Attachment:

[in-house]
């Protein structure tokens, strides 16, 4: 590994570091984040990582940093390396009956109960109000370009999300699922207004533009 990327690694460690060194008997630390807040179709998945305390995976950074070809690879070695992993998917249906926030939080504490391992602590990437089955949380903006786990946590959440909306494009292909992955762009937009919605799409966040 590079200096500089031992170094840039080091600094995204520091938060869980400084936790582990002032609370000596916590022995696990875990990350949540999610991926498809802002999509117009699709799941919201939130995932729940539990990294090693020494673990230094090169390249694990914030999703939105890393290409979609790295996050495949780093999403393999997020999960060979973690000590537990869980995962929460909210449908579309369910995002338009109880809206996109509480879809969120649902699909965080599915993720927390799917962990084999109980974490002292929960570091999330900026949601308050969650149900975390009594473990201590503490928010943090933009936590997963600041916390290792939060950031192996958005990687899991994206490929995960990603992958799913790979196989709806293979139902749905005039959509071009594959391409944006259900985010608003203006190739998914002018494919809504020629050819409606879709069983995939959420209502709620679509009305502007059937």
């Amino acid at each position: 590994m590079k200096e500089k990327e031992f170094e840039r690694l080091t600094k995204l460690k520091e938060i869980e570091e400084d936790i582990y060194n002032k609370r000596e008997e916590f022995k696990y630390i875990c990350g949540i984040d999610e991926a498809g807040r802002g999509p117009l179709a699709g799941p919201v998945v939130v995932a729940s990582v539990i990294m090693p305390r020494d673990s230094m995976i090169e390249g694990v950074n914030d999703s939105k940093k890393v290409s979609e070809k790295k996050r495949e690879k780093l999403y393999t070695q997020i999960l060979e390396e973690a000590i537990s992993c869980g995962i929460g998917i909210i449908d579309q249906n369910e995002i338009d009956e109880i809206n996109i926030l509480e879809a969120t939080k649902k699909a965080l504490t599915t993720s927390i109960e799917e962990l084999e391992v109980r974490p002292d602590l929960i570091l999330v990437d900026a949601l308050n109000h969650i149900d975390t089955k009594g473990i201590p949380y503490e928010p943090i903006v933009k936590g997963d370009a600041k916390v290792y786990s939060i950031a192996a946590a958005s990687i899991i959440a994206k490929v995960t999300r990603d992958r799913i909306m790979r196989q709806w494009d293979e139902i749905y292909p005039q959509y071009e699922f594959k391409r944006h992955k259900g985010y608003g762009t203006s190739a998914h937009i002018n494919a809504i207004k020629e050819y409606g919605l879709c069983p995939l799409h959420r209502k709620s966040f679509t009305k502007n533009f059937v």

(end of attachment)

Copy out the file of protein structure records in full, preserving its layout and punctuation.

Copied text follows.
[in-house]
């Protein structure tokens, strides 16, 4: 590994570091984040990582940093390396009956109960109000370009999300699922207004533009 990327690694460690060194008997630390807040179709998945305390995976950074070809690879070695992993998917249906926030939080504490391992602590990437089955949380903006786990946590959440909306494009292909992955762009937009919605799409966040 590079200096500089031992170094840039080091600094995204520091938060869980400084936790582990002032609370000596916590022995696990875990990350949540999610991926498809802002999509117009699709799941919201939130995932729940539990990294090693020494673990230094090169390249694990914030999703939105890393290409979609790295996050495949780093999403393999997020999960060979973690000590537990869980995962929460909210449908579309369910995002338009109880809206996109509480879809969120649902699909965080599915993720927390799917962990084999109980974490002292929960570091999330900026949601308050969650149900975390009594473990201590503490928010943090933009936590997963600041916390290792939060950031192996958005990687899991994206490929995960990603992958799913790979196989709806293979139902749905005039959509071009594959391409944006259900985010608003203006190739998914002018494919809504020629050819409606879709069983995939959420209502709620679509009305502007059937």
């Amino acid at each position: 590994m590079k200096e500089k990327e031992f170094e840039r690694l080091t600094k995204l460690k520091e938060i869980e570091e400084d936790i582990y060194n002032k609370r000596e008997e916590f022995k696990y630390i875990c990350g949540i984040d999610e991926a498809g807040r802002g999509p117009l179709a699709g799941p919201v998945v939130v995932a729940s990582v539990i990294m090693p305390r020494d673990s230094m995976i090169e390249g694990v950074n914030d999703s939105k940093k890393v290409s979609e070809k790295k996050r495949e690879k780093l999403y393999t070695q997020i999960l060979e390396e973690a000590i537990s992993c869980g995962i929460g998917i909210i449908d579309q249906n369910e995002i338009d009956e109880i809206n996109i926030l509480e879809a969120t939080k649902k699909a965080l504490t599915t993720s927390i109960e799917e962990l084999e391992v109980r974490p002292d602590l929960i570091l999330v990437d900026a949601l308050n109000h969650i149900d975390t089955k009594g473990i201590p949380y503490e928010p943090i903006v933009k936590g997963d370009a600041k916390v290792y786990s939060i950031a192996a946590a958005s990687i899991i959440a994206k490929v995960t999300r990603d992958r799913i909306m790979r196989q709806w494009d293979e139902i749905y292909p005039q959509y071009e699922f594959k391409r944006h992955k259900g985010y608003g762009t203006s190739a998914h937009i002018n494919a809504i207004k020629e050819y409606g919605l879709c069983p995939l799409h959420r209502k709620s966040f679509t009305k502007n533009f059937v």